Call for Papers: AAA – “Laboring Hearts: Gender, Religion, and Volunteerism in Uncertain Times”

Please send your abstract to Tatiana Rabinovich (trabino@ncsu.edu) by March 15

American Anthropological Association Meeting panel organized by Dr. Tatiana Rabinovich (North Carolina State University) & Dr. Alisa Perkins (Western Michigan University)

Please consider submitting an abstract for the proposed panel “Laboring Hearts: Gender, Religion, and Volunteerism in Uncertain Times” at the AAA Meetings in St. Louis, MO, Nov 18-22, 2020. This panel is organized by Dr. Tatiana Rabinovich (North Carolina State University) and Dr. Alisa Perkins (Western Michigan University). Abstracts should be no longer than 250 words.  Please send your abstract to Tatiana Rabinovich by March 15.  We will let you know if your paper has been selected for inclusion in the panel within one week after our deadline. Please see description below. We would be happy to answer any questions about the panel as it develops.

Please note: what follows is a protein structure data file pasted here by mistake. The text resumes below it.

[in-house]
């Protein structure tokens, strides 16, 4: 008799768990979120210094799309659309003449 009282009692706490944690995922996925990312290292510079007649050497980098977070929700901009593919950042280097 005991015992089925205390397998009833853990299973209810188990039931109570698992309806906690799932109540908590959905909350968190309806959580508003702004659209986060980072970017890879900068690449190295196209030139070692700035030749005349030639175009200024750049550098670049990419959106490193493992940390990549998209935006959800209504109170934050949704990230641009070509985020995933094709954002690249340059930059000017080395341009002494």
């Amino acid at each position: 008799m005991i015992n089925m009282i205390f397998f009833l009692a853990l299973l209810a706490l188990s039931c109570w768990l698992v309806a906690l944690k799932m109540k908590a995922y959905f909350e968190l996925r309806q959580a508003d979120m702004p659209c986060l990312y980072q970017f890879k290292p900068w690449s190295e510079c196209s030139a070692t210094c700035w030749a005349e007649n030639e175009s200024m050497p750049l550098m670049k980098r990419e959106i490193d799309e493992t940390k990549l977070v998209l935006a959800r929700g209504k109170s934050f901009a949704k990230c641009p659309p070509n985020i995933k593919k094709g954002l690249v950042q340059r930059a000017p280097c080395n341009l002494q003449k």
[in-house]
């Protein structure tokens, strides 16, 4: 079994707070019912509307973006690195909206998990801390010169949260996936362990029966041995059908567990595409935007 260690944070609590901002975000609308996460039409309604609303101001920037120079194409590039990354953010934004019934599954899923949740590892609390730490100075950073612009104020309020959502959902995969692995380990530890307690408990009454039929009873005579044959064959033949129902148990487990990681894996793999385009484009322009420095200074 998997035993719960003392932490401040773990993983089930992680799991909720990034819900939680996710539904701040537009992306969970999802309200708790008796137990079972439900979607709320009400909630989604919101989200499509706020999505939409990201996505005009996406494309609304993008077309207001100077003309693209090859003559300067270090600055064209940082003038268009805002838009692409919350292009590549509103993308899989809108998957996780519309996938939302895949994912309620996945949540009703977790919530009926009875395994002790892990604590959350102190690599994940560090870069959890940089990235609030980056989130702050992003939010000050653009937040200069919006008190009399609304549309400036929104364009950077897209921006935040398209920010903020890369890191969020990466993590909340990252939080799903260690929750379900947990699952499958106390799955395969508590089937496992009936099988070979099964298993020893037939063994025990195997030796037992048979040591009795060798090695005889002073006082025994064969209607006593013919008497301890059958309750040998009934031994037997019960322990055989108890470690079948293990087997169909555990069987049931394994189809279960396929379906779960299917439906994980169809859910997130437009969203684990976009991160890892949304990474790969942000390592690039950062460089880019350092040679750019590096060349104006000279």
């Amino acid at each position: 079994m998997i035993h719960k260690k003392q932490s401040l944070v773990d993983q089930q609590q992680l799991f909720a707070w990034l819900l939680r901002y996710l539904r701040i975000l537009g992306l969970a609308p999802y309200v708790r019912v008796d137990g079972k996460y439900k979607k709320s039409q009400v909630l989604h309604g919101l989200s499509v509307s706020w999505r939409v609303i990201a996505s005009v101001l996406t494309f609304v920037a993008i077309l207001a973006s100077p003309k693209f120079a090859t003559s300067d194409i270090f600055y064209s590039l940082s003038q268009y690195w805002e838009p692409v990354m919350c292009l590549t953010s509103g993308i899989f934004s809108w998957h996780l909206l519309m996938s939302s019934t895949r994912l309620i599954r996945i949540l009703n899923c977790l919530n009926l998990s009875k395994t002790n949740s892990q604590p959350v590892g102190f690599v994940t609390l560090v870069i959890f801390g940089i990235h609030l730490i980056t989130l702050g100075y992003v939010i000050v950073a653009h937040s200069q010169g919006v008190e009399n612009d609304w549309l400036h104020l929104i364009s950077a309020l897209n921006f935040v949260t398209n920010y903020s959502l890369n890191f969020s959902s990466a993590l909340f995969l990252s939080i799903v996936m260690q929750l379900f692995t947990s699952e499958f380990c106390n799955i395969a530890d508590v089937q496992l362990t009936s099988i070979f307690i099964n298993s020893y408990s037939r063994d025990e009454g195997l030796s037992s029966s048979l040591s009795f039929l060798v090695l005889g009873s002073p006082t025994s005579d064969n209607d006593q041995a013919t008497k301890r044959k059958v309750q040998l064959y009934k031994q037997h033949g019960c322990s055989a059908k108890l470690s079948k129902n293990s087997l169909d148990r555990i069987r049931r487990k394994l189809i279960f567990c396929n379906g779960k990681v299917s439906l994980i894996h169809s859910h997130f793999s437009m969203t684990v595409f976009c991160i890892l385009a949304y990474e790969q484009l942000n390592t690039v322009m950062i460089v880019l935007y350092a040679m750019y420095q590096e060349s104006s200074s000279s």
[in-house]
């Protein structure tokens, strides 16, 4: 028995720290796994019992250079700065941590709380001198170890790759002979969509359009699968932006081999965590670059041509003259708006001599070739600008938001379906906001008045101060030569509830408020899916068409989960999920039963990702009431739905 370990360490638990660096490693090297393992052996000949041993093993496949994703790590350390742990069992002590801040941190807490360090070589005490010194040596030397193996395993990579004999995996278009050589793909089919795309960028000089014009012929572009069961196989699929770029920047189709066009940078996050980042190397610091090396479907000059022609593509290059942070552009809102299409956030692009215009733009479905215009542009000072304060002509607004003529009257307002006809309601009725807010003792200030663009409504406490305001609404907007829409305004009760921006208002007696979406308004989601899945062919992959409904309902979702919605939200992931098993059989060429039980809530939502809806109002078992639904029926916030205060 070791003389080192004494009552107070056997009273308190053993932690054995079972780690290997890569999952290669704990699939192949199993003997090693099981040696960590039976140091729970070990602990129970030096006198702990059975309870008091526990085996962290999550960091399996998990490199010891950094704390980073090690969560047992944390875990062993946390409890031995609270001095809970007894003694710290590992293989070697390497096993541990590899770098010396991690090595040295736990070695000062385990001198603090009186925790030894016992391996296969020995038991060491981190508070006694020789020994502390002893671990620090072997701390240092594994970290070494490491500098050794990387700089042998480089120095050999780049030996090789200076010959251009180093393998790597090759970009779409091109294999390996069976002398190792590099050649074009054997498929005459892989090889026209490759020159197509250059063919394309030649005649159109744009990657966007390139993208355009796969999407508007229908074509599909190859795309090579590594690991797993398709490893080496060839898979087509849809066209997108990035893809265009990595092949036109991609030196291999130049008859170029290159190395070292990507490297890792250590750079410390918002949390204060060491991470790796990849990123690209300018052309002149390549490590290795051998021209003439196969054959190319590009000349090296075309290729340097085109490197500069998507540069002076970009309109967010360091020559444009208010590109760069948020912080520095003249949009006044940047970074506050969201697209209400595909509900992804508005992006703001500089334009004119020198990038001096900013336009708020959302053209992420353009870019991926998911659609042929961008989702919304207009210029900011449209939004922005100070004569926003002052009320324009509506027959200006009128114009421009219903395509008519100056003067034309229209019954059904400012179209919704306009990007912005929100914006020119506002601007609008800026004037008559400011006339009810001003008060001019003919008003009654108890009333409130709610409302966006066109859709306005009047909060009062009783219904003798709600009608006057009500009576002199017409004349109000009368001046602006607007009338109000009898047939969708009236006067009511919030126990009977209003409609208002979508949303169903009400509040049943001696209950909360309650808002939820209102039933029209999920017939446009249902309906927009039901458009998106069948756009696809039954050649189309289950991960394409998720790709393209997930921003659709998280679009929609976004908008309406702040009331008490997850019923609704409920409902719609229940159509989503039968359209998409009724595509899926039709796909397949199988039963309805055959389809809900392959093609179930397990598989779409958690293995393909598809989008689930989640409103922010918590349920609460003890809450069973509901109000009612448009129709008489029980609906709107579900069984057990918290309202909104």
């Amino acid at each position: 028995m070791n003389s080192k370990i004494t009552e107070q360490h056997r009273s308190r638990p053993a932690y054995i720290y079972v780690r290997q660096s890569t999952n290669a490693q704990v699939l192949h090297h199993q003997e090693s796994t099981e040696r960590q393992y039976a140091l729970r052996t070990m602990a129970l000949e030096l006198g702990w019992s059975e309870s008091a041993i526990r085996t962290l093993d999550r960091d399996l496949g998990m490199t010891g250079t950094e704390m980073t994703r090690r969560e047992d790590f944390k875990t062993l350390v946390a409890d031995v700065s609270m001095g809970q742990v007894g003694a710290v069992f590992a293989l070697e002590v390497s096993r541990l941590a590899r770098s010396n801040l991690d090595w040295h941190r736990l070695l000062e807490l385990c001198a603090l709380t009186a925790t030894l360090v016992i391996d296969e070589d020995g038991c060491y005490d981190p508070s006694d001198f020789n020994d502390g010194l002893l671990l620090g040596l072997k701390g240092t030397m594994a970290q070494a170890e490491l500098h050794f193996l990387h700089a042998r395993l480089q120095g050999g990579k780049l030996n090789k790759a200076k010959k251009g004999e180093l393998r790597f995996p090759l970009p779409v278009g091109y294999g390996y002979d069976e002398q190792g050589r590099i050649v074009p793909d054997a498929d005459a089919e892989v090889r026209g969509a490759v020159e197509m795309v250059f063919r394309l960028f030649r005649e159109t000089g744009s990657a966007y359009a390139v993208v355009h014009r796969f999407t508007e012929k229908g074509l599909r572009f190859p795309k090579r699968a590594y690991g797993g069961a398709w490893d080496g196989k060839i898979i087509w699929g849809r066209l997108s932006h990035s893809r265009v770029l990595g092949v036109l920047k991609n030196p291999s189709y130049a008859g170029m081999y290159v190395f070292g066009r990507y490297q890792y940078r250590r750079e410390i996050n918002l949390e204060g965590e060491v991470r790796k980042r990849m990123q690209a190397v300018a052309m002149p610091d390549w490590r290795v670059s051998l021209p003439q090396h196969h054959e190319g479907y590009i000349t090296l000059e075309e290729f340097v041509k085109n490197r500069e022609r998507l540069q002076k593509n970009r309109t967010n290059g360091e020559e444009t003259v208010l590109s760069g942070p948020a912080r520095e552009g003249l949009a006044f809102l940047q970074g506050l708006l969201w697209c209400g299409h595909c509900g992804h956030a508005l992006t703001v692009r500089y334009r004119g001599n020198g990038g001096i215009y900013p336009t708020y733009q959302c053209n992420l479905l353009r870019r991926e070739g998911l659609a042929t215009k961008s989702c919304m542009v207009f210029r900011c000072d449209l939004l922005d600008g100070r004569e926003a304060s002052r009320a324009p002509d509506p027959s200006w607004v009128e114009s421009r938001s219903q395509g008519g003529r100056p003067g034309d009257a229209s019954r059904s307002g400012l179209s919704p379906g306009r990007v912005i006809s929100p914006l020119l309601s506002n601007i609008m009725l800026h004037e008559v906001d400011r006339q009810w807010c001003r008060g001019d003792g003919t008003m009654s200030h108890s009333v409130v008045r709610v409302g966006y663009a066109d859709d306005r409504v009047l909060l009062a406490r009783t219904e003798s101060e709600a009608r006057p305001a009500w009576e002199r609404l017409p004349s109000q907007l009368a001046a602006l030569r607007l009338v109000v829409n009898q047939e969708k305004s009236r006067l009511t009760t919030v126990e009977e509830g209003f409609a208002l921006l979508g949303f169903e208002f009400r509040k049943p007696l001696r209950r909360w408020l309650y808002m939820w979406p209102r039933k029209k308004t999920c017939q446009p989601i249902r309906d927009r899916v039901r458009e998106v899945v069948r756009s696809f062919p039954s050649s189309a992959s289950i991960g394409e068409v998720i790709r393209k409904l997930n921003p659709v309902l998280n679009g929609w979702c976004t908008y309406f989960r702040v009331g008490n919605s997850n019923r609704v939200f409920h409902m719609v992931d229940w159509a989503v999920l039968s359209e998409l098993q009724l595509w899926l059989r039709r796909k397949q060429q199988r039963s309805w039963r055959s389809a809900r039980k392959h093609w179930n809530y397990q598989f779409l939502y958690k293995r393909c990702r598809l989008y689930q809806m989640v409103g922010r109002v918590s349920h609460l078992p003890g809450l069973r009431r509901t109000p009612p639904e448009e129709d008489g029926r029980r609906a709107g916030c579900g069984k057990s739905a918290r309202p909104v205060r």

In times when many states are redefining their social responsibilities and embracing austerity, individuals are often called upon to help vulnerable populations by volunteering their time, money, and labor. Some who respond to these calls are driven by faith. This proposed panel studies intersections between religion, volunteerism, and power to understand the kinds of ethical subjectivities that are constituted through faith-driven volunteerism. The goal is to theorize how faith-inspired and gendered volunteer work illuminate the exigencies of late capitalism, as it pertains to citizenship, belonging, justice, and collective life. We will examine how political mobilizations, moral economies, and social imaginaries emerge from hands-on, faith-based giving. We will analyze how volunteers carve out spaces and resources for themselves and precarious others in ways that forge connections between the material and affective; the personal and political; and the intimate and global. We are interested in faith-driven giving practices that are structured by religious institutions or faith traditions, as well as those shaped within secular contexts and agencies. We welcome papers from scholars working across the globe, and particularly those focusing on contexts in which volunteers engage in activities that bring them in direct contact with members of the populations that they wish to serve.